Thought Leadership |

Navigating a Rapidly Changing Retail Industry

Takeaways from the ICSC Las Vegas Convention

Over 20,000 real estate investors, developers, property managers, retailers and brokers convened in Las Vegas last month for the annual ICSC convention. In the midst of a volatile market, attendees sought answers on how to navigate current challenges impacting the retail industry. Below were three of the biggest themes to emerge.

A photo of the Las Vegas Convention Center's South Hall

Retail resiliency amid market headwinds

Just a few years ago, the outlook for the retail industry was grim. Consumers weren’t shopping due to the pandemic, brick-and-mortar stores were closing and many large retailers were filing for bankruptcy. However, the market surprisingly bounced back post-covid as consumers returned to stores with a desire to spend.

As the real estate industry as a whole now contends with new challenges including higher interest rates and economic uncertainty, the silver lining is that retail has been somewhat less impacted than other asset classes. Office continues to face return-to-work challenges and industrial is contending with supply chain bottlenecks and overall supply shortages. While retail has not been entirely insulated, the fundamentals have remained quite sound – leasing remains strong, occupancy is high and companies are continuing to announce new store openings. The consensus at ICSC was that there are certainly challenges ahead, but that the retail industry is well positioned to weather the storm and come out in a position of strength.

Trend toward mixed-use retail

One of the biggest challenges in today’s retail environment is adapting to the growing and changing needs of the everyday consumer. As a result, landlords, retail owners and developers are increasingly exploring mixed-use developments – which blend multiple uses such as retail, residential and entertainment. For instance, a landlord may decide to redevelop an existing retail center by incorporating entertainment facilities, residential apartments and hotel amenities that attract consumers while also helping drive sales and boost profits. Landlords are also embracing a more experiential approach to retail centers by incorporating movie theaters, fitness centers, spas and other lifestyle attractions. Particularly now when ground-up retail development is not the most attractive given the current market, converting existing retail centers into mixed-use sites is a unique way for landlords to maximize value and grab consumer attention.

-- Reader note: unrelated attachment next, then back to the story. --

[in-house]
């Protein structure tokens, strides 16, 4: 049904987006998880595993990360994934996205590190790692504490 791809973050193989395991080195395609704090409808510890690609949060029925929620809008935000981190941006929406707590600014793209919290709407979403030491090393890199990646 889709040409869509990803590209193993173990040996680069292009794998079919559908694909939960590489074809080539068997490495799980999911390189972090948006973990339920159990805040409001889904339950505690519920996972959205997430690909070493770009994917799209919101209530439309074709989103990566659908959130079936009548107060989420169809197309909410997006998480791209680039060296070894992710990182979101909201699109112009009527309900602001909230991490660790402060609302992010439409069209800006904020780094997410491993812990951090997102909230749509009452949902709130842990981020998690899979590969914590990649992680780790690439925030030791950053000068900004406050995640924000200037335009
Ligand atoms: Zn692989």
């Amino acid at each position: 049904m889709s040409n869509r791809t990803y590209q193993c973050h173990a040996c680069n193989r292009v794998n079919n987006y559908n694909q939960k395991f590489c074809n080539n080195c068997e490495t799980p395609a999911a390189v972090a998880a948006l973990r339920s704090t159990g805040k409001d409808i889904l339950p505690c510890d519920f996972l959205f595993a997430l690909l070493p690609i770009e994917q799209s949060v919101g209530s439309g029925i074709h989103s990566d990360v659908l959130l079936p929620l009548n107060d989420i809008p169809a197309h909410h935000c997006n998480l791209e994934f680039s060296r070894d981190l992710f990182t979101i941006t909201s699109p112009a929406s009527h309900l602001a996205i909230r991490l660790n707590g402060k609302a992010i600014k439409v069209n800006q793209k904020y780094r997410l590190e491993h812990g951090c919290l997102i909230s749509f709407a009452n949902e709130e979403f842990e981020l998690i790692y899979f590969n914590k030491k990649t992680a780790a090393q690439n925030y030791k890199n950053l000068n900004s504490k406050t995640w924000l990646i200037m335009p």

Sale-leasebacks as a solution for rising development costs

Rising interest rates continue to impact retail development. Developers’ capital costs have increased drastically, and as a result they are demanding higher asking rents from retailers. This is forcing more retailers to turn toward in-house development, which means the development costs are held on the balance sheet of the company. To offset these costs, retailers are exploring sale-leasebacks – where a company sells its real estate to an investor for cash and simultaneously enters into a long-term lease. This enables the retailer to receive a significant cash infusion while maintaining full operational control of the property.

Developers can also take advantage of the sale-leaseback model. If they’re developing a building in which a tenant has already been secured, developers can work with an investor on a forward commitment in which the investor funds construction costs and acquires the building upon completion, or the investor purchases the building once complete. This enables the developer to recoup costs while still collecting a development fee.

With an interest rate decrease not likely for 2023, sale-leasebacks are expected to continue growing in popularity for retailers looking to expand their footprints and developers, providing opportunity for investors that specialize in these types of transactions (like W. P. Carey!).

Photo of Michael Fitzgerald
Michael Fitzgerald
Executive Director
Head of U.S. Retail
View bio

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